Carl Heinrich Gläser (1831-1902 or 1903), a master saddler and cartwright from the Ore Mountains, founded a company in Dresden for the construction of high-quality carriages and sledges. Some parts for his models were made by his friend and later business partner, Wagner and farrier Friedrich August Emil Heuer (1857-1934), who came from Radeberg in Saxony. Due to the excellent craftsmanship, glasses quickly gained an excellent reputation and received orders from the royal stables. From 1865 or 1870, the sources differ from the date of Gläser’s death, and the craftsman was allowed to carry the honorary title of a royal court carriage builder. Shortly before the turn of the century, in 1898, Heuer joined the company as a partner. He had married Gläsers’ daughter in 1885. This year, Heuer was convinced of the future of automobiles and, in contrast to glass, which met with fierce resistance from his partner, was concerned with car body construction.
After Gläser’s death, Heuer took over the company together with his sons. According to Dresden’s districts, he renamed the company to luxury car factory Heinrich Gläser. At that time, series production of car bodies began. In 1905, the coachwork manufacturer built a hunting car for the Saxon king in cooperation with Emil Nacke. From 1913 onwards, Heuer expanded the company and united all operations on a single factory site. He had the former business premises converted into an exhibition space for luxury cars. Until 1945, numerous different body types were created in the bodyshop, ranging from the Landaulet, Phaeton and Pullmann to the elegant sedan, the coupé and the sporty convertible. The vehicles consisted of both small series and individual one-off productions.
In the course of time, glass bodies developed into a sought-after commodity. Almost all well-known European and many American car manufacturers ordered in Dresden. Among others, he worked for Alfa Romeo, BMW, Bugatti, Cadillac, Citroën, Ford, Horch, Lancia, Maybach, Mercedes-Benz, Packard, Steiger and Stoewer.
In 1918 Heuer withdrew from the management board and handed over to his sons Georg and Erich. Georg was responsible for the development of the bodywork, Erich was more concerned with the business side. The convertibles created by Georg in the 1930s were distinguished by their balanced symmetry and harmonious lines. A milestone in bodywork construction was the six-window Pullmann convertible, a masterpiece of design and a technical/constructive innovation. The coachbuilders used simple but effective mechanisms for their folding tops, which they had patented. When the cancellation of a major order from General Motors caused the long-established company financial difficulties, Georg committed suicide in 1932. Heuer sen. then rejoined the management board and in 1934 he joined his son-in-law Willy Bochmann as a partner. In the same year, Heuer converted the former owner-managed company into a limited liability company.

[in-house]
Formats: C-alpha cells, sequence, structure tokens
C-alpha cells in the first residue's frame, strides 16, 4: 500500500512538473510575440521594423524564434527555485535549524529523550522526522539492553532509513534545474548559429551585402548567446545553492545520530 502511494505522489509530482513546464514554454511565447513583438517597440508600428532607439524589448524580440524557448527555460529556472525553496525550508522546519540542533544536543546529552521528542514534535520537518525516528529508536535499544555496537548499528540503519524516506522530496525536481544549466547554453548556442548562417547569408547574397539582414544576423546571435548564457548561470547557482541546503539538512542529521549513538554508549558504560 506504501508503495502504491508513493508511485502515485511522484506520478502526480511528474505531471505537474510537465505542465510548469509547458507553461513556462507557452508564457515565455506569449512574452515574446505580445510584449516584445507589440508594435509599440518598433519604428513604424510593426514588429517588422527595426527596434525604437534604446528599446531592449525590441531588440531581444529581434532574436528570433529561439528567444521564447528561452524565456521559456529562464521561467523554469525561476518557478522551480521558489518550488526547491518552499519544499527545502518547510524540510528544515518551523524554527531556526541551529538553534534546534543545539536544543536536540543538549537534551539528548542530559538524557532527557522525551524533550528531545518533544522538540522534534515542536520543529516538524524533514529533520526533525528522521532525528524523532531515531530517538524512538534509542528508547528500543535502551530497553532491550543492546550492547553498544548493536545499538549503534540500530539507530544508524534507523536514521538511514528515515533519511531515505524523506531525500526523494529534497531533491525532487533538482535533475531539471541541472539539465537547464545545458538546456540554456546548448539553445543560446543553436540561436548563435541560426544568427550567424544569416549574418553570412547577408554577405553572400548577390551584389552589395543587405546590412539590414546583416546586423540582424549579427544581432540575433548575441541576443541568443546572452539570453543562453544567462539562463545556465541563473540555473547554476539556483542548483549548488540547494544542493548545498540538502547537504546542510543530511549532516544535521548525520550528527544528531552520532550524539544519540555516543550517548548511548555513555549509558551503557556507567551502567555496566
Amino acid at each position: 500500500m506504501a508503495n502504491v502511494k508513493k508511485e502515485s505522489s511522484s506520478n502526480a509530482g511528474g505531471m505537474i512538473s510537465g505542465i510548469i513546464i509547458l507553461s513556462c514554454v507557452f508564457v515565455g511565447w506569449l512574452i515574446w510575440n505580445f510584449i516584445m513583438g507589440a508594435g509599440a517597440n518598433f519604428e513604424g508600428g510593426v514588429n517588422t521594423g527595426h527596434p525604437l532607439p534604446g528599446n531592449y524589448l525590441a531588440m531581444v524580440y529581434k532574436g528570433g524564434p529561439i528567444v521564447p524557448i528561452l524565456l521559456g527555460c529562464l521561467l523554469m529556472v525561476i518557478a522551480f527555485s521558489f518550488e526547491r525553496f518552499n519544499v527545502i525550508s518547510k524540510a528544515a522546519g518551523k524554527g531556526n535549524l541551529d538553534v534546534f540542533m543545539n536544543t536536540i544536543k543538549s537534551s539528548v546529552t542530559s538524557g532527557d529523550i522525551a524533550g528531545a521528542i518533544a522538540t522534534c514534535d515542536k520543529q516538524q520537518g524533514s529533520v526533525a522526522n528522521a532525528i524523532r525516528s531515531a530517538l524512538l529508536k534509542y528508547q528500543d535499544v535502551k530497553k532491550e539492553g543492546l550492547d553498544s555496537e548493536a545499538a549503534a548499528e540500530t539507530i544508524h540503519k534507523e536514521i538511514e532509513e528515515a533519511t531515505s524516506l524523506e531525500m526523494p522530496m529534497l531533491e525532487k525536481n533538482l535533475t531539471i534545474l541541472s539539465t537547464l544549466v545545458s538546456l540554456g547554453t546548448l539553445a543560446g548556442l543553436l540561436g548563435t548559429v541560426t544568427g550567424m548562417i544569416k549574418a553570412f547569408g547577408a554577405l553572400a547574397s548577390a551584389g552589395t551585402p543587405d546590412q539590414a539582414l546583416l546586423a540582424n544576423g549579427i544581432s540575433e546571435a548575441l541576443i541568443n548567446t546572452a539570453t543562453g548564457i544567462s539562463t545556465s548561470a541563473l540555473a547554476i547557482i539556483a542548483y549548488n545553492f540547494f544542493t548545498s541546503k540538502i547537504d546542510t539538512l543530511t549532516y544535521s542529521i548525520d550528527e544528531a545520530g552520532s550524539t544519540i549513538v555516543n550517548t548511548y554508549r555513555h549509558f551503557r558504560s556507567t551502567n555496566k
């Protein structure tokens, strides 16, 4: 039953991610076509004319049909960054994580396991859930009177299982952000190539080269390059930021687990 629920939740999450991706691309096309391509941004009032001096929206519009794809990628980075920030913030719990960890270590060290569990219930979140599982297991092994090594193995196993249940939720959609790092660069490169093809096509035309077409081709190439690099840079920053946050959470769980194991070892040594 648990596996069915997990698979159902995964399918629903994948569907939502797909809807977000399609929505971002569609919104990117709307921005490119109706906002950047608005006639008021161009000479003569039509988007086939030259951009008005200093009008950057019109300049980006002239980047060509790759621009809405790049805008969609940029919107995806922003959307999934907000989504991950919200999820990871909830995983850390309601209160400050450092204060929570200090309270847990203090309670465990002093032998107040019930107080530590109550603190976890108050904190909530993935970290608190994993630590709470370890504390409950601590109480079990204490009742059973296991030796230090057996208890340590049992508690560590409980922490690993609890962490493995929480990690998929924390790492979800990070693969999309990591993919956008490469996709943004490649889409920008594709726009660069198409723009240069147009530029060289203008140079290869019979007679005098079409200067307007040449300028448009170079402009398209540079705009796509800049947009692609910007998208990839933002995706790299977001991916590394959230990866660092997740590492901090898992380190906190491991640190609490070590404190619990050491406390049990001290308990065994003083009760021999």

There are a number of variations in the new name for the coachwork smithy. Dresden’s districts refer to the workshop as a car body manufacturing factory for glass, the Johannstadt Archive calls the company “Karosseriebau Gläser”, Wikipedia speaks of glass-in-white, the Dresden Transport Museum of Gläser-Karosserie GmbH and KWD Automotiv of Gläserkarosserien GmbH in Dresden. However, it can be assumed that the Dresden Transport Museum uses the correct company name, i. e. Gläser-Karosserie GmbH. It is certain that the coachwork forge was renamed VEB Karosseriewerke Dresden during the socialist regime.
During the Second World War, military equipment was produced in Dresden, and from 1946 onwards the construction of car bodies for the Soviet occupiers began. In 1948 the family was expropriated, after which the Heuers went west and opened a new coachwork factory in Upper Palatinate. They built between 100 and 250 convertibles there before Heuer closed the company down in the early 1970s. In the GDR, the successor company was the only body builder to produce convertibles; after the reunification, the company was privatised and is now operating as KWD Automotive AG & Co KG as a supplier for the automotive industry.